My daughter has grown up a lot in the past 10 months. She went from climbing and jumping on and off different surfaces to tirelessly running around, talking to everybody and exploring everything.
Initiating conversations with random people is her new thing. Her line is simple, yet extremely effective: “Hi, I’m Luciana. What’s your name?” I dare to say that nine out of ten people respond and, just like that, the conversation starts. “What are you doing?” is her follow-up question and that’s when I know that she’ll keep asking for more details until the person looks at me awkwardly indicating they have to move on with their day, or until she feels comfortable calling that person her best friend. At her young age, she has already figured out the most effective conversation starter.
When we’re out, I can tell when she’s going to approach someone. Her eyes get bigger and her facial expressions give away her desire to figure out who this subject is and what he or she is doing. Sometimes I try to avoid the situation, but most times I fail to do so because she either pulls me back into it or just yells out her intro line and gets an answer right away.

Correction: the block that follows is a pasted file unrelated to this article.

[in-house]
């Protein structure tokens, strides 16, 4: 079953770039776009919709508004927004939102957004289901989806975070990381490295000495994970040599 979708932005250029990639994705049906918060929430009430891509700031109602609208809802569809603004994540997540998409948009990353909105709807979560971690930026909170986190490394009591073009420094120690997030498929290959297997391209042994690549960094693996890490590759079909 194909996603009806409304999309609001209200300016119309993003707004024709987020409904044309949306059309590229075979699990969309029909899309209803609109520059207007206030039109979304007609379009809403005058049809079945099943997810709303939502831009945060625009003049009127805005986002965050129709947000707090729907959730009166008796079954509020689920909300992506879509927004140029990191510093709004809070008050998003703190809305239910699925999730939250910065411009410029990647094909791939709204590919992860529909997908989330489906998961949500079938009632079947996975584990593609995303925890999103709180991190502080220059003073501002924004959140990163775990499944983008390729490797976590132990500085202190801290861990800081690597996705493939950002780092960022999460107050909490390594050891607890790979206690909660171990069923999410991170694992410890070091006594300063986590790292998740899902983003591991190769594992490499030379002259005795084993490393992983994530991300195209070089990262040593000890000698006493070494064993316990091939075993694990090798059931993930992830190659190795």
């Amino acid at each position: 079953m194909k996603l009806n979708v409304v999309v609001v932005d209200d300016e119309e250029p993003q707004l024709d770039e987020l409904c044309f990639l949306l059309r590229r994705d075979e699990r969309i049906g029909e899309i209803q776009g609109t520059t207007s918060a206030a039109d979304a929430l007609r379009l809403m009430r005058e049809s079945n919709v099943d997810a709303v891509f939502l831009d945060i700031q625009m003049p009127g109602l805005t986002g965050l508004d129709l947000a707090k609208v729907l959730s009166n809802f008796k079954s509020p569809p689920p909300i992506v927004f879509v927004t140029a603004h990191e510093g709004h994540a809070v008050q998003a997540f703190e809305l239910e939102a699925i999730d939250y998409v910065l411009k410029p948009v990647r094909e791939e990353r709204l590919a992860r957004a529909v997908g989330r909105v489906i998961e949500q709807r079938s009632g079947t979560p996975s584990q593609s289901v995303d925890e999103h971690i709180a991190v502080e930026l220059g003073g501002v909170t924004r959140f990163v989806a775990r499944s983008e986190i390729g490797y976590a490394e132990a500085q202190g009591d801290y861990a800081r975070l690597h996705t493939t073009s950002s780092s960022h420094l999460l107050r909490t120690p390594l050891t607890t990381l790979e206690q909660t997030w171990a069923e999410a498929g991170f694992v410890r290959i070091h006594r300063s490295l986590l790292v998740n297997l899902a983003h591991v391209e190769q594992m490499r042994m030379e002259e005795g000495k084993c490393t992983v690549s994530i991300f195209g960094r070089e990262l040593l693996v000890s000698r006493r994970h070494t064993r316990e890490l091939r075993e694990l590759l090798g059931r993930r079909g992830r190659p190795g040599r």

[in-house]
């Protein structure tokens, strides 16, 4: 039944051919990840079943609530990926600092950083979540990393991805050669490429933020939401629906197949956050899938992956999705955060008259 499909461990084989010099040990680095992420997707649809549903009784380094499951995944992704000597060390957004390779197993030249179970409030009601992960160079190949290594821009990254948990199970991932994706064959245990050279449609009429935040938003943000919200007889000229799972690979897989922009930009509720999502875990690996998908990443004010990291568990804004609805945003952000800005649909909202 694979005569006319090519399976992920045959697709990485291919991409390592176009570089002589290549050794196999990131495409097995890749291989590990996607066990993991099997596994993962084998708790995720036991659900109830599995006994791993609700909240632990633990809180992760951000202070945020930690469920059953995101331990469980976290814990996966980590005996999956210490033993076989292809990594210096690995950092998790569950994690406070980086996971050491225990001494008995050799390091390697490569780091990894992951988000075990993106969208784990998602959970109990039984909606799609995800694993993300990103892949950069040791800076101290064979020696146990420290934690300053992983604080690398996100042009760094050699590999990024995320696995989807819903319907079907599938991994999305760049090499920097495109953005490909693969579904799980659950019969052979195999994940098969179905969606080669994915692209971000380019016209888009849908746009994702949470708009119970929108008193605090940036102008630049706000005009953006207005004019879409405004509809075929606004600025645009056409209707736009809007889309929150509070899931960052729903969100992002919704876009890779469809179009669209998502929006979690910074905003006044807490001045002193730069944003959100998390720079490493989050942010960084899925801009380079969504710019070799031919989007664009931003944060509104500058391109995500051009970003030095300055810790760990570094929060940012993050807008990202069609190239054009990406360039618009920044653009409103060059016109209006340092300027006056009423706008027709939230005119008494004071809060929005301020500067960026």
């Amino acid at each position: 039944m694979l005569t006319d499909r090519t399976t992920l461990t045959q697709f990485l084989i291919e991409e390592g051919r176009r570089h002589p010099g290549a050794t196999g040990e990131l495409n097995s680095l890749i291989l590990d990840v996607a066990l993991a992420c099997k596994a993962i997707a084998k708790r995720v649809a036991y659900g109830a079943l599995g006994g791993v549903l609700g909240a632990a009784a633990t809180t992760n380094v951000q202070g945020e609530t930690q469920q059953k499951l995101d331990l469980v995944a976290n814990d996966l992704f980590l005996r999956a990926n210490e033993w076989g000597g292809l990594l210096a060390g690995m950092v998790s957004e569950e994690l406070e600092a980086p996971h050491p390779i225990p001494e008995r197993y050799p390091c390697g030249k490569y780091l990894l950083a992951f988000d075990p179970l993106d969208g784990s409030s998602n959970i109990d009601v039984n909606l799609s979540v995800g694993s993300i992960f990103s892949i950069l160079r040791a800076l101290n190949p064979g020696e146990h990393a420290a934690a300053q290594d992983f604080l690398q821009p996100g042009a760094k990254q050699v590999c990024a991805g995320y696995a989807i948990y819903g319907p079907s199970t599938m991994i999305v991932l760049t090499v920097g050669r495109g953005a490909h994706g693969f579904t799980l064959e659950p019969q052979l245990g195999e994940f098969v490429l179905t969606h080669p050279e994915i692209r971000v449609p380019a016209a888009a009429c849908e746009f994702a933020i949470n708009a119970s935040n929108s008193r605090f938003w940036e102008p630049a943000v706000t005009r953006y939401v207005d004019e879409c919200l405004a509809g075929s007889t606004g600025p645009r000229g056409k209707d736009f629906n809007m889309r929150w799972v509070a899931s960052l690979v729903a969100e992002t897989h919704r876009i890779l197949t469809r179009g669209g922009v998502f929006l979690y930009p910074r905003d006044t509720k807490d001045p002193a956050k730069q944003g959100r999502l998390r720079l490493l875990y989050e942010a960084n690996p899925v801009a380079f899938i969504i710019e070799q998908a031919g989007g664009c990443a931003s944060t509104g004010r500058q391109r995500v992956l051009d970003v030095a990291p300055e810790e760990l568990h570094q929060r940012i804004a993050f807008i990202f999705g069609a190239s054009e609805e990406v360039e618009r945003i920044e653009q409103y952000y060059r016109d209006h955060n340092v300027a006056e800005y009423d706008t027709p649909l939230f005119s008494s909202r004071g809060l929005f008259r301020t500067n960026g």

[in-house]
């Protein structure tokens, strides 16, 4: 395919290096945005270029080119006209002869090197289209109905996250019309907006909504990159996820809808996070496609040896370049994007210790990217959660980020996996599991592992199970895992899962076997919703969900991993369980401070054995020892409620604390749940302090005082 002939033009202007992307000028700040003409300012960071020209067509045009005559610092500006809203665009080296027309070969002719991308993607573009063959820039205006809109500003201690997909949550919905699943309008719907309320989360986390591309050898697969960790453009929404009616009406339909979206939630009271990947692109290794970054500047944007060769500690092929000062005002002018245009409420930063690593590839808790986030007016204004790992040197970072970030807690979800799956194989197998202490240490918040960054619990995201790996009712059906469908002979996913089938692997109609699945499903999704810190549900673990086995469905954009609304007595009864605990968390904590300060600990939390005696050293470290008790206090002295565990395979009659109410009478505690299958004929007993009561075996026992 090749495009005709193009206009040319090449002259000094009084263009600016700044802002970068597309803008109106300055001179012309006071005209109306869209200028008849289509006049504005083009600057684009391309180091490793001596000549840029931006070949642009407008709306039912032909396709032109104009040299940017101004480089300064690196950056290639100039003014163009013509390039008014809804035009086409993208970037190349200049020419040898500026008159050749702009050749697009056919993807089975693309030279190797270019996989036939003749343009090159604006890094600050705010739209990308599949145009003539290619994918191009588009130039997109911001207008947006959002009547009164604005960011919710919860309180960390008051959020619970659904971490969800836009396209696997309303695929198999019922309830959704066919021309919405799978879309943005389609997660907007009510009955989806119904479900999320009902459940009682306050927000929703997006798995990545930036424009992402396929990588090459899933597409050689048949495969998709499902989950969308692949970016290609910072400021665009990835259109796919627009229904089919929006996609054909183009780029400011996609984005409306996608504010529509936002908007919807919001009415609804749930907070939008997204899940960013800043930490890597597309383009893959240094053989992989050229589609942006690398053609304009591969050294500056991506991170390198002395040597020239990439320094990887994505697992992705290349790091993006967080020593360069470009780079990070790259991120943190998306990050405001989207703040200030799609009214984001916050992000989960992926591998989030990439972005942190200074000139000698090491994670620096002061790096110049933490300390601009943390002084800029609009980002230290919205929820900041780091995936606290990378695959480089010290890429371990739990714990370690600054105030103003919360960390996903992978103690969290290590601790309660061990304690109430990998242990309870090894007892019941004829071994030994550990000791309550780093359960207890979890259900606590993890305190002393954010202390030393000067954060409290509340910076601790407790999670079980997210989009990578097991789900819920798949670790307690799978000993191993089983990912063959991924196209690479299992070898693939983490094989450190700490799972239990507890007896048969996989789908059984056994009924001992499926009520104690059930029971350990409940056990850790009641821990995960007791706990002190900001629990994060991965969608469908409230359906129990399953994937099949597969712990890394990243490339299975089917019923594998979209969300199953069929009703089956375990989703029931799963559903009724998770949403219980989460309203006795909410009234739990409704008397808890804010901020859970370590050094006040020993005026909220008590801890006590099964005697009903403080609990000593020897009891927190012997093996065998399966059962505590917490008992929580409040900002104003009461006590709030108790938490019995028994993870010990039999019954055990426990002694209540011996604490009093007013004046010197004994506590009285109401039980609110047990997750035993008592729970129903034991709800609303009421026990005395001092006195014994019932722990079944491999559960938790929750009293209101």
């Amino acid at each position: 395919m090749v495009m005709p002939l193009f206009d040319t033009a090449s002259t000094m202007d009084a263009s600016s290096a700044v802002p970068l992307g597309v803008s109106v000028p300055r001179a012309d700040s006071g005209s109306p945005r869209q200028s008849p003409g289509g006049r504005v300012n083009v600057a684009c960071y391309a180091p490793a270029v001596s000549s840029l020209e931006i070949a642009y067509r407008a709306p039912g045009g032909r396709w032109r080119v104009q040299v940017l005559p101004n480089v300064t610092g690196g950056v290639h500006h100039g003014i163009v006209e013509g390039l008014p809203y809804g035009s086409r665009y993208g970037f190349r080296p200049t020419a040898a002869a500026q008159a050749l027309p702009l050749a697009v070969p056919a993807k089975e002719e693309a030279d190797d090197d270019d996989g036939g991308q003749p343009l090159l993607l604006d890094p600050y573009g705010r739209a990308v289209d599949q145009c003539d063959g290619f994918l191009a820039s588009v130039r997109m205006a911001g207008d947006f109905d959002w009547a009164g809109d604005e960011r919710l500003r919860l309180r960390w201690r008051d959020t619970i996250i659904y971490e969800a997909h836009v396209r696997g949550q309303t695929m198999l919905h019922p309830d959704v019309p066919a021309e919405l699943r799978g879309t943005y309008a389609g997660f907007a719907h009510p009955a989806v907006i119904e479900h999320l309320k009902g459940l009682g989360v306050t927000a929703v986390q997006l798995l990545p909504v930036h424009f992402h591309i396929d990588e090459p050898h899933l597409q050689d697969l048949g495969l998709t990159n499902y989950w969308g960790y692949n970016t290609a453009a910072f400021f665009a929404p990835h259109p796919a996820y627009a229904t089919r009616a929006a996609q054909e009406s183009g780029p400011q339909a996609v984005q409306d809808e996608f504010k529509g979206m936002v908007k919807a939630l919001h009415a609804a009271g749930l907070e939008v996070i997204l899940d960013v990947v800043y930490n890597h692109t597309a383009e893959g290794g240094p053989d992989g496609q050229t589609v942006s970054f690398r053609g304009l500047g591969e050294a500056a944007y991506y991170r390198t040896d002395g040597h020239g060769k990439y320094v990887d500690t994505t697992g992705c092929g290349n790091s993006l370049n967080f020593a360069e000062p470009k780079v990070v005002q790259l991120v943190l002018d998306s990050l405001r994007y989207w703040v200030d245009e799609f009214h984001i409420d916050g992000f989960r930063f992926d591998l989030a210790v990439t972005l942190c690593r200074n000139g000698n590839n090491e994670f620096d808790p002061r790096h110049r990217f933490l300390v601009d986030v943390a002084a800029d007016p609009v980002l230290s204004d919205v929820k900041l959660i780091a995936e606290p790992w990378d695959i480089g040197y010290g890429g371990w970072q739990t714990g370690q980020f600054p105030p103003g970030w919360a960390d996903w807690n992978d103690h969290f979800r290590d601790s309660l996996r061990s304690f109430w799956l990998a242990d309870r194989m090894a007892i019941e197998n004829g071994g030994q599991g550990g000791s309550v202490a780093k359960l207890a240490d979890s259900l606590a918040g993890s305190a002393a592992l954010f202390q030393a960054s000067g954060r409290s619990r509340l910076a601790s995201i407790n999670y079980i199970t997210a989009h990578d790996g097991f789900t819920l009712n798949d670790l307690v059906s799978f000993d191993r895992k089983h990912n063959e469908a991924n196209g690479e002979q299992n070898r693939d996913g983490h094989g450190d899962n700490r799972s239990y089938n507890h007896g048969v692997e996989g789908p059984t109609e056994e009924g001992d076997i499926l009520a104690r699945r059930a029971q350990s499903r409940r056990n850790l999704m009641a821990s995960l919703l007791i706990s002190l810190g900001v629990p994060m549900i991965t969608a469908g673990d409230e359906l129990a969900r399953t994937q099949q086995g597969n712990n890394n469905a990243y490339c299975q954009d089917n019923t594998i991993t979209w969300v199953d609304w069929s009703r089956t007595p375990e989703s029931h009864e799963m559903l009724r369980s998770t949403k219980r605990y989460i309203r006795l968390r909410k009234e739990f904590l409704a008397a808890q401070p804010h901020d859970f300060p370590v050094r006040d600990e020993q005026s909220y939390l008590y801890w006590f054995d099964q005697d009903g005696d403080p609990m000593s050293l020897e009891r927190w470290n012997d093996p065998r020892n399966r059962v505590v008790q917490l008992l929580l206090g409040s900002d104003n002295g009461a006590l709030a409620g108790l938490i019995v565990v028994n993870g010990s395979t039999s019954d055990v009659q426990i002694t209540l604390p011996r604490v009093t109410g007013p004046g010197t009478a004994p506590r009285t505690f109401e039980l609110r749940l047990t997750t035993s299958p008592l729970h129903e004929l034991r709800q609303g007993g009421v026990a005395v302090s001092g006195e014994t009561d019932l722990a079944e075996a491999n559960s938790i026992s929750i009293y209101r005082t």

At that point, I hold her hand and watch her curious eyes. I have to admit that I admire her personality, and sometimes I wish I had the same audacity to retrieve information from people that would otherwise ignore her.
It seems that somewhere along the path to adulthood we get stuck in conventions or “proper” ways of doing things and we forget to question. Our curiosity becomes limited and we don’t pursue our interests because we’re scared that it might derail us from the “goal.” We become a bit more introverted, reserved. Instead of asking questions, we either assume we know the answers; make pre-judgements; or we Google it, passing on the opportunity to really meet someone.
She doesn’t know it yet, but she’s one of the bravest people I know. My job is to nurture that quality instead of discourage it to the point in which it goes numb, as it has for many of us. Simultaneously, I am taking her lead and allowing myself to satisfy my curiosity to not only understand what happens around me, but also to figure out why it happens and how it affects those around me.
Reflecting back on the past ten months since I stepped foot into Experience Institute, I realize that by showing a willingness to take surprisingly bold risks, one grows to be the person they have the potential to become. Two more months to go.